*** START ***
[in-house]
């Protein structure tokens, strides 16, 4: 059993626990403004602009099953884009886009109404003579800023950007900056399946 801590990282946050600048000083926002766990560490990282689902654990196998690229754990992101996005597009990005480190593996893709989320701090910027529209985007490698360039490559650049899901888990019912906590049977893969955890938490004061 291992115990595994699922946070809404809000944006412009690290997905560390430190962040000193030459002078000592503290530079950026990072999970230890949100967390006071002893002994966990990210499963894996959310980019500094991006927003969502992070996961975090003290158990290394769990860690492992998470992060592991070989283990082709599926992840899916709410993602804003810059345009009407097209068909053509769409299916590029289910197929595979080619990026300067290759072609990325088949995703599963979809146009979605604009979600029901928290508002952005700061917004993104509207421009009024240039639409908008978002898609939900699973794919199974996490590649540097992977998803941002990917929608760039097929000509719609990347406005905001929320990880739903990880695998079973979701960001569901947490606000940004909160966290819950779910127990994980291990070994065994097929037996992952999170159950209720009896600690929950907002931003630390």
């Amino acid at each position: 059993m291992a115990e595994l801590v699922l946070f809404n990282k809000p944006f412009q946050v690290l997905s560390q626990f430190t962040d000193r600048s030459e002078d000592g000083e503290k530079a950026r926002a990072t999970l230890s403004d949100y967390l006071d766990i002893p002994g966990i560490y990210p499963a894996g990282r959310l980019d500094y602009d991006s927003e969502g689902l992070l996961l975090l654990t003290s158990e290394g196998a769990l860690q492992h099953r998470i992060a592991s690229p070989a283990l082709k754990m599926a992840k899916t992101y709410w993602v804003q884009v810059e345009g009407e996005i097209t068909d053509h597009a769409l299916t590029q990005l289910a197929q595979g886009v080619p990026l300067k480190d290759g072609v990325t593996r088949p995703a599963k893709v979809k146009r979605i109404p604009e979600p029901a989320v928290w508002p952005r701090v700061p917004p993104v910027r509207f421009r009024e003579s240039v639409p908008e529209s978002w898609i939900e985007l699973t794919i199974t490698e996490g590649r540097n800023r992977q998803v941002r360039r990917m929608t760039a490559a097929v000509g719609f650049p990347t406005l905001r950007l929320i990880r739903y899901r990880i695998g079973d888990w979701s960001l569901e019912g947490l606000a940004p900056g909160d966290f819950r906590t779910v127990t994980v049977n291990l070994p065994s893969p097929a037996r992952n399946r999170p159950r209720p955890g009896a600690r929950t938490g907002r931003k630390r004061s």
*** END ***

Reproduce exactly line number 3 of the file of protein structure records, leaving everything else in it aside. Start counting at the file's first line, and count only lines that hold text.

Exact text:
């Amino acid at each position: 059993m291992a115990e595994l801590v699922l946070f809404n990282k809000p944006f412009q946050v690290l997905s560390q626990f430190t962040d000193r600048s030459e002078d000592g000083e503290k530079a950026r926002a990072t999970l230890s403004d949100y967390l006071d766990i002893p002994g966990i560490y990210p499963a894996g990282r959310l980019d500094y602009d991006s927003e969502g689902l992070l996961l975090l654990t003290s158990e290394g196998a769990l860690q492992h099953r998470i992060a592991s690229p070989a283990l082709k754990m599926a992840k899916t992101y709410w993602v804003q884009v810059e345009g009407e996005i097209t068909d053509h597009a769409l299916t590029q990005l289910a197929q595979g886009v080619p990026l300067k480190d290759g072609v990325t593996r088949p995703a599963k893709v979809k146009r979605i109404p604009e979600p029901a989320v928290w508002p952005r701090v700061p917004p993104v910027r509207f421009r009024e003579s240039v639409p908008e529209s978002w898609i939900e985007l699973t794919i199974t490698e996490g590649r540097n800023r992977q998803v941002r360039r990917m929608t760039a490559a097929v000509g719609f650049p990347t406005l905001r950007l929320i990880r739903y899901r990880i695998g079973d888990w979701s960001l569901e019912g947490l606000a940004p900056g909160d966290f819950r906590t779910v127990t994980v049977n291990l070994p065994s893969p097929a037996r992952n399946r999170p159950r209720p955890g009896a600690r929950t938490g907002r931003k630390r004061s």